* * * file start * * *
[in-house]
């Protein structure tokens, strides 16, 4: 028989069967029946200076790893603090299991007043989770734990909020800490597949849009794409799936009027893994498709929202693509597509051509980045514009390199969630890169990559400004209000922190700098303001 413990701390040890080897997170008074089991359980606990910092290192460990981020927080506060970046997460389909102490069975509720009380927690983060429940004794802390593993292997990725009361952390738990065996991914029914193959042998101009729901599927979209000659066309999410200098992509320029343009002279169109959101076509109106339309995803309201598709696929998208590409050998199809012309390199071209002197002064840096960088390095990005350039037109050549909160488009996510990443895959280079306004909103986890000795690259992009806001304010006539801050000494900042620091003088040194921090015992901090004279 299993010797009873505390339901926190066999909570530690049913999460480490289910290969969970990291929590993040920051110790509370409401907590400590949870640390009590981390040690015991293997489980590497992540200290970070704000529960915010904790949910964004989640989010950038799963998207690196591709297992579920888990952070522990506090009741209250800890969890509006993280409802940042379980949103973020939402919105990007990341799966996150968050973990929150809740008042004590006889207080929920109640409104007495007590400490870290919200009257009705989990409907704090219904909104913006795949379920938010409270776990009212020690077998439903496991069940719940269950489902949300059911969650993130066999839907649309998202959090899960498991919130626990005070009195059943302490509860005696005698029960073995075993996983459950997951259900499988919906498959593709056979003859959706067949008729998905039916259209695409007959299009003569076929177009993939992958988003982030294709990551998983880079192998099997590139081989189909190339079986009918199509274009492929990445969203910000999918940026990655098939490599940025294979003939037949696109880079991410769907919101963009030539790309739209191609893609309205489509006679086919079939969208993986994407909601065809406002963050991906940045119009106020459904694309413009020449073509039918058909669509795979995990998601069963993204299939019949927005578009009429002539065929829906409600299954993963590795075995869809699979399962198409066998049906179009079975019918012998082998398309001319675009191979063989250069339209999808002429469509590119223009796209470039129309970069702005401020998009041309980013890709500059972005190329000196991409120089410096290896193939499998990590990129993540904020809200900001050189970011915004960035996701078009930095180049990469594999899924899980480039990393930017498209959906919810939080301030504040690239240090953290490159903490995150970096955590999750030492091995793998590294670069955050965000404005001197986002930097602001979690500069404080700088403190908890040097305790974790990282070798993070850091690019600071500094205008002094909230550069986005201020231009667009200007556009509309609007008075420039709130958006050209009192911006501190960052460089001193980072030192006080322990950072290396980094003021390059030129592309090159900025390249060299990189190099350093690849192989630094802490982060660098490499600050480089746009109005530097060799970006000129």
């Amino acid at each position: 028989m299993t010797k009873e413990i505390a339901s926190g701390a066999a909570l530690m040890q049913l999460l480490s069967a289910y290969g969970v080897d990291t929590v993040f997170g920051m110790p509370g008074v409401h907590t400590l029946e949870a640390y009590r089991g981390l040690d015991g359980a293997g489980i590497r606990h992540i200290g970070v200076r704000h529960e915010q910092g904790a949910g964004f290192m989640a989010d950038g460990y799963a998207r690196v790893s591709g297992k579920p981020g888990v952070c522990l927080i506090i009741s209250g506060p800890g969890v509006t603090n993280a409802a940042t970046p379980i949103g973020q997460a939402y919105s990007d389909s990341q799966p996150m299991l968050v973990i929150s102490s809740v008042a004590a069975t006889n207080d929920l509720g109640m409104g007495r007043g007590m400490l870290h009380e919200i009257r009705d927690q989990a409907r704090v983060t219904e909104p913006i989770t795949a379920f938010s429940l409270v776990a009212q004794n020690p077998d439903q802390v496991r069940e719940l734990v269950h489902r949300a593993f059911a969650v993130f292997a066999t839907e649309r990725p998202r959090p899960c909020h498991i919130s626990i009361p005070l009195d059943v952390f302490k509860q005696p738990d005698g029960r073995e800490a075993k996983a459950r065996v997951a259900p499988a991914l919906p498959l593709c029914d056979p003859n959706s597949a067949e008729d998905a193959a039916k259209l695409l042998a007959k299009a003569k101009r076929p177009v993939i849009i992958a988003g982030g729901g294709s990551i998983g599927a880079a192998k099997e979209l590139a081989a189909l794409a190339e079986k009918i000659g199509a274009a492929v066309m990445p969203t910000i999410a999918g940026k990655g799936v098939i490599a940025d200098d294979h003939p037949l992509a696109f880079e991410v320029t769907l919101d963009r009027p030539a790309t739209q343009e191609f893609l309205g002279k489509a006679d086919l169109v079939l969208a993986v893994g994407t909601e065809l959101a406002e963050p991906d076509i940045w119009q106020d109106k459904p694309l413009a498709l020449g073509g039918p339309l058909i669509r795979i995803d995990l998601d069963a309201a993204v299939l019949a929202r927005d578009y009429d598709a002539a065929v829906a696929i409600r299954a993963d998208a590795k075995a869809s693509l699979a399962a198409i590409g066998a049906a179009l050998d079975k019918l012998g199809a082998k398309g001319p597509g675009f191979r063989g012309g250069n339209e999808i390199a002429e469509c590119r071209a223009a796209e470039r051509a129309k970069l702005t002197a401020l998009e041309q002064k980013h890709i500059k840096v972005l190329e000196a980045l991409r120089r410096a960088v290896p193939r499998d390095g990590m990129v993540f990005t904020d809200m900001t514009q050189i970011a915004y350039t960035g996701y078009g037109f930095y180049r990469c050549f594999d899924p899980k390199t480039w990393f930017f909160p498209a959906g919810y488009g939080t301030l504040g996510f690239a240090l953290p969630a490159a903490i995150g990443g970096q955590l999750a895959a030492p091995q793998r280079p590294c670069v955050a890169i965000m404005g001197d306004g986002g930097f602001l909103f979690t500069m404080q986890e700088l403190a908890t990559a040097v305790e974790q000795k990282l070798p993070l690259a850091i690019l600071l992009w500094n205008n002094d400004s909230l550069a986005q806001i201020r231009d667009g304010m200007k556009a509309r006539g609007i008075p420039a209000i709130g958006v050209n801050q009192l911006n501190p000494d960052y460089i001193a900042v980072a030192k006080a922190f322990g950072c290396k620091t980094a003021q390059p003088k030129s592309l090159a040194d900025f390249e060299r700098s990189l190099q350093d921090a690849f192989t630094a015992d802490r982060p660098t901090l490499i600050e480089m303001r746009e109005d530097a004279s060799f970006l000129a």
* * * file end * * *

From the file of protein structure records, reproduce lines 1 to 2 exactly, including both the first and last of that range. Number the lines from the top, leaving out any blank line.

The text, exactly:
[in-house]
């Protein structure tokens, strides 16, 4: 028989069967029946200076790893603090299991007043989770734990909020800490597949849009794409799936009027893994498709929202693509597509051509980045514009390199969630890169990559400004209000922190700098303001 413990701390040890080897997170008074089991359980606990910092290192460990981020927080506060970046997460389909102490069975509720009380927690983060429940004794802390593993292997990725009361952390738990065996991914029914193959042998101009729901599927979209000659066309999410200098992509320029343009002279169109959101076509109106339309995803309201598709696929998208590409050998199809012309390199071209002197002064840096960088390095990005350039037109050549909160488009996510990443895959280079306004909103986890000795690259992009806001304010006539801050000494900042620091003088040194921090015992901090004279 299993010797009873505390339901926190066999909570530690049913999460480490289910290969969970990291929590993040920051110790509370409401907590400590949870640390009590981390040690015991293997489980590497992540200290970070704000529960915010904790949910964004989640989010950038799963998207690196591709297992579920888990952070522990506090009741209250800890969890509006993280409802940042379980949103973020939402919105990007990341799966996150968050973990929150809740008042004590006889207080929920109640409104007495007590400490870290919200009257009705989990409907704090219904909104913006795949379920938010409270776990009212020690077998439903496991069940719940269950489902949300059911969650993130066999839907649309998202959090899960498991919130626990005070009195059943302490509860005696005698029960073995075993996983459950997951259900499988919906498959593709056979003859959706067949008729998905039916259209695409007959299009003569076929177009993939992958988003982030294709990551998983880079192998099997590139081989189909190339079986009918199509274009492929990445969203910000999918940026990655098939490599940025294979003939037949696109880079991410769907919101963009030539790309739209191609893609309205489509006679086919079939969208993986994407909601065809406002963050991906940045119009106020459904694309413009020449073509039918058909669509795979995990998601069963993204299939019949927005578009009429002539065929829906409600299954993963590795075995869809699979399962198409066998049906179009079975019918012998082998398309001319675009191979063989250069339209999808002429469509590119223009796209470039129309970069702005401020998009041309980013890709500059972005190329000196991409120089410096290896193939499998990590990129993540904020809200900001050189970011915004960035996701078009930095180049990469594999899924899980480039990393930017498209959906919810939080301030504040690239240090953290490159903490995150970096955590999750030492091995793998590294670069955050965000404005001197986002930097602001979690500069404080700088403190908890040097305790974790990282070798993070850091690019600071500094205008002094909230550069986005201020231009667009200007556009509309609007008075420039709130958006050209009192911006501190960052460089001193980072030192006080322990950072290396980094003021390059030129592309090159900025390249060299990189190099350093690849192989630094802490982060660098490499600050480089746009109005530097060799970006000129």